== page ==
Figure 1: Chi-square analysis showing the level of association of physical activity, cigarette smoking, and alcohol consumption among subjects in the treatment group before and after 1-year regular exercise intervention

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[Figure 2] reveals Chi-square analysis showing the level of association of depression, anxiety, self-esteem, cognitive performance, and sleep quality among the subjects in the treatment group before and after 1-year regular exercise intervention. There was a significant decrease (P < 0.05) in the level of depression (P < 0.053), improvements in cognitive performance (P < 0.000) and sleep quality (P < 0.000) after 1-year exercise training.
Figure 2: Chi-square analysis showing the mental health assessment parameters of subjects in the treatment group before and after 1 year of regular exercise intervention

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[Figure 3] shows the analysis of sports gambling cessation and relapse prevention among subjects in the treatment group after one-year regular exercise intervention based on self-report by the participants. The result shows that 88 subjects stopped gambling after participating in the 1-year regular exercise intervention with no occurrence of relapse while 12 subjects were having an incidence of relapse and were in the process of quitting sports gambling. This shows that regular exercise has a significant effect on sports gambling cessation and relapse prevention.[5] This proves the effectiveness of physical activity in the prevention and treatment of sports gambling addiction.
Figure 3: The analysis of sports gambling cessation and relapse prevention among gamblers in the treatment group

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In conclusion, a supervised vigorous-intensity aerobic exercise training program, which was achieved by jogging for 30 min/day, at an estimated intensity of 6.32 metabolic equivalents (METs), 3 times/week, consistently for 1-year improved mood by preventing depression, increases self-esteem, cognitive performance, sleep quality, led to decrease in cigarette smoking, alcohol consumption, prevented sports gambling, and relapse among male problem gamblers.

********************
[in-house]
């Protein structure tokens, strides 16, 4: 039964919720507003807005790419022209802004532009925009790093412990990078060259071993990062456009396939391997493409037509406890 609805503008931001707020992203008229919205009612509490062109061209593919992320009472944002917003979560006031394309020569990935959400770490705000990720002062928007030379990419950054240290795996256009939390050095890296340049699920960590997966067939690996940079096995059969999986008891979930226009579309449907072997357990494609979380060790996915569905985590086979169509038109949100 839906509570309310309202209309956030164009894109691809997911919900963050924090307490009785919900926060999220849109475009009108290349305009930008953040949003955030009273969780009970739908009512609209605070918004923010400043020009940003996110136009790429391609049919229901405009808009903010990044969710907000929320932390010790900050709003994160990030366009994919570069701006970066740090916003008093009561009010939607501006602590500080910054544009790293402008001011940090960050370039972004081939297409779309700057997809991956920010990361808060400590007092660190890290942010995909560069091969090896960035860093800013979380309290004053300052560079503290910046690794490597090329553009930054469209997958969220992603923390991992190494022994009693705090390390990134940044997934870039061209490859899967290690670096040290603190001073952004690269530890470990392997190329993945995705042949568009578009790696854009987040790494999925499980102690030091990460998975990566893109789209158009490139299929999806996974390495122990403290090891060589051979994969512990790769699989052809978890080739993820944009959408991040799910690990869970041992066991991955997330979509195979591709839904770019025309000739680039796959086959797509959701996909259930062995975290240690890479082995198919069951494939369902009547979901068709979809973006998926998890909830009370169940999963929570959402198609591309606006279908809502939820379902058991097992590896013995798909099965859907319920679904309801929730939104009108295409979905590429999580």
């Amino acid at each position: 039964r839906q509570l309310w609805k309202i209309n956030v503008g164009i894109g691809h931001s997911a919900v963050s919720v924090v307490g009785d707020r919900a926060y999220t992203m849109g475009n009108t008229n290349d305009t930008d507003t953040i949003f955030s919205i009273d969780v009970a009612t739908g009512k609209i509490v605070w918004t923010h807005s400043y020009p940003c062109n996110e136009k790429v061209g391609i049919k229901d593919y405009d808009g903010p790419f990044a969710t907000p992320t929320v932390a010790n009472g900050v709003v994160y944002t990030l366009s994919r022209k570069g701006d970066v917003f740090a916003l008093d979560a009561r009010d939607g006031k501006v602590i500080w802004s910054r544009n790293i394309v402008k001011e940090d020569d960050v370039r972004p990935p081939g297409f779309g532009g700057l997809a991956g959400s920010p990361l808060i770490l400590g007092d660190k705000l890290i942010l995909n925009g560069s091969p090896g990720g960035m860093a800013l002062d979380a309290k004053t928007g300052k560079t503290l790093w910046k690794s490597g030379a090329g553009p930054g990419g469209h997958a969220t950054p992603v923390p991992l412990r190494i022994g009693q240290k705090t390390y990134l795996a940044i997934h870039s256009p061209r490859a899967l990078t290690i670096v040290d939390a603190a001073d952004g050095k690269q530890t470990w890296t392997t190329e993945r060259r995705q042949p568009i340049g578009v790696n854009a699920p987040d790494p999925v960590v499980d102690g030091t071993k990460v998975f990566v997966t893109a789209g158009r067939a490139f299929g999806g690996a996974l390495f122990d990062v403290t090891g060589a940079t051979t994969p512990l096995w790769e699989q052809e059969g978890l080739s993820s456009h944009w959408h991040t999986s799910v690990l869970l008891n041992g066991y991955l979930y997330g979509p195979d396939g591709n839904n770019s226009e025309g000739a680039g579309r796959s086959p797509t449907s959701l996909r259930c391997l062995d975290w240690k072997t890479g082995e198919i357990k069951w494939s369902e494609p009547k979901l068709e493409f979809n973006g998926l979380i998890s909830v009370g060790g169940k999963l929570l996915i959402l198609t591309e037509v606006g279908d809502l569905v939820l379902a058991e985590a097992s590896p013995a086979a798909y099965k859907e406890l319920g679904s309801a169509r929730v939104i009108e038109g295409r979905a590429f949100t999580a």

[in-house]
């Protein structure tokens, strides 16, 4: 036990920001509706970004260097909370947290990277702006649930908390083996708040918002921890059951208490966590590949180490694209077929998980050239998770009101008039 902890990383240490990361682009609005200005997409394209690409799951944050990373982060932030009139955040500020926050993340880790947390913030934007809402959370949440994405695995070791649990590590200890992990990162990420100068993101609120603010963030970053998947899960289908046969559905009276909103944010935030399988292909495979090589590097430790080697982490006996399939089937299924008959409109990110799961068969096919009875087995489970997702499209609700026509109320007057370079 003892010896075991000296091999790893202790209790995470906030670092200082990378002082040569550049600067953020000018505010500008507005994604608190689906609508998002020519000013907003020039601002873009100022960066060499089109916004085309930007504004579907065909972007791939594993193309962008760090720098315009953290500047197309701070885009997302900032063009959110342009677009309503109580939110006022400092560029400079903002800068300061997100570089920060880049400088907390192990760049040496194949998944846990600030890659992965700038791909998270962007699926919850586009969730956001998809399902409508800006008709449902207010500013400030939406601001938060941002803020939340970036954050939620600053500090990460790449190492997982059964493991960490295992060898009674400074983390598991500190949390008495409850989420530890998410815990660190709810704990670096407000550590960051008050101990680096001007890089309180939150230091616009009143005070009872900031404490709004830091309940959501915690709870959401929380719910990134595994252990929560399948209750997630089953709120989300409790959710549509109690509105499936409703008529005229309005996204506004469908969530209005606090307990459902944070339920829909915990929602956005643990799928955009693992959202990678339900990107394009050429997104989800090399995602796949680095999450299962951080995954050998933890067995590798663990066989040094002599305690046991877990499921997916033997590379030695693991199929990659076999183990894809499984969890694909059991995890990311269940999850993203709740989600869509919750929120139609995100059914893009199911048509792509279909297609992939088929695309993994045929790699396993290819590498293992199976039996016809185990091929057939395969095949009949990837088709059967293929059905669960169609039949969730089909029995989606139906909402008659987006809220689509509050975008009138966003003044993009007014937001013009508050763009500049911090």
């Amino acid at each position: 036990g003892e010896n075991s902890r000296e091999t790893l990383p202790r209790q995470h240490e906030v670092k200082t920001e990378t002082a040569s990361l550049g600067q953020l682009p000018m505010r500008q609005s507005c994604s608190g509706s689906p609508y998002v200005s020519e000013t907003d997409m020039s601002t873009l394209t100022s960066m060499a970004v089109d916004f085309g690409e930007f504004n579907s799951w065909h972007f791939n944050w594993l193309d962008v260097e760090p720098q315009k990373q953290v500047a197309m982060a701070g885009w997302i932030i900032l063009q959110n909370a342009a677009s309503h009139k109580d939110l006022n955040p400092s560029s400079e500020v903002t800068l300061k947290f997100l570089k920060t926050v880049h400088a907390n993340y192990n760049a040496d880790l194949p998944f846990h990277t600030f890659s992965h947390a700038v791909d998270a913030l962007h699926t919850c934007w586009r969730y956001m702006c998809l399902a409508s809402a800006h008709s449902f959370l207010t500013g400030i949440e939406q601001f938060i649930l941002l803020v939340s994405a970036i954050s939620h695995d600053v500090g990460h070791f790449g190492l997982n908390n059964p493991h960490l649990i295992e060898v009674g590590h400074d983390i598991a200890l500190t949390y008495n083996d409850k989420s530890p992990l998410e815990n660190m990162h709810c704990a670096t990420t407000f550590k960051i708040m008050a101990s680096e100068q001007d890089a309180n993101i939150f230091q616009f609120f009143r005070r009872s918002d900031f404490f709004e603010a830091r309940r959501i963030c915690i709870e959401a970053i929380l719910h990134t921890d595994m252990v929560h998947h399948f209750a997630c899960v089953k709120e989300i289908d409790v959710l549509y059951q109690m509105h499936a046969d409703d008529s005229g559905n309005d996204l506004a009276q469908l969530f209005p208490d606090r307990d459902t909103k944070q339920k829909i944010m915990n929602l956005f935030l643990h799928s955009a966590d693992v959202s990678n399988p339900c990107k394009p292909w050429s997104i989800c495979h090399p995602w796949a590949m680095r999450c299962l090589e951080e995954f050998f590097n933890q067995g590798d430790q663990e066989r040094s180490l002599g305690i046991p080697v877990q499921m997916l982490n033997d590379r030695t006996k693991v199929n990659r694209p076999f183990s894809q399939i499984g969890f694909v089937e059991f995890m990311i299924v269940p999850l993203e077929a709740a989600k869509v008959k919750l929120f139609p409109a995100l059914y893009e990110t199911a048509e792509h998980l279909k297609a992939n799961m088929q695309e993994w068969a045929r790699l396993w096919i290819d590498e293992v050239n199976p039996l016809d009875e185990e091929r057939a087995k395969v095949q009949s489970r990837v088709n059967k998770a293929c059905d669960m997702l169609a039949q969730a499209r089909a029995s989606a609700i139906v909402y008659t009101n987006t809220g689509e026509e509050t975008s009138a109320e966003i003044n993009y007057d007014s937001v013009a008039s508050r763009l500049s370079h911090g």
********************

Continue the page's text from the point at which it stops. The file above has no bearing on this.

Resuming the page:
Financial support and sponsorship

Nil.

Conflicts of interest

There are no conflicts of interest.



 
  References Top

1.
Okechukwu CE. Effect of aerobic exercise on some parameters of cardiovascular health among male problem gamblers. Int Arch Health Sci 2019;6:115-21.  Back to cited text no. 1
  [Full text]  
2.
Lorains FK, Cowlishaw S, Thomas SA. Prevalence of comorbid disorders in problem and pathological gambling: Systematic review and meta-analysis of population surveys. Addiction 2011;106:490-8.  Back to cited text no. 2
    
3.
American Psychiatric Association. Diagnostic and Statistical Manual of Mental Disorders: DSM-5. 5th ed. Washington, DC: American Psychiatric Association; 2013.  Back to cited text no. 3
    
4.
Wilson DM, Ciliska D. Lifestyle assessment: Testing the FANTASTIC instrument. Can Fam Physician 1984;30:1863-6.  Back to cited text no. 4
    
5.
Okechukwu CE. Role of exercise in the treatment of gambling disorder. Niger J Exp Clin Biosci 2019;7:50-4.  Back to cited text no. 5
  [Full text]  


    Figures

  [Figure 1], [Figure 2], [Figure 3]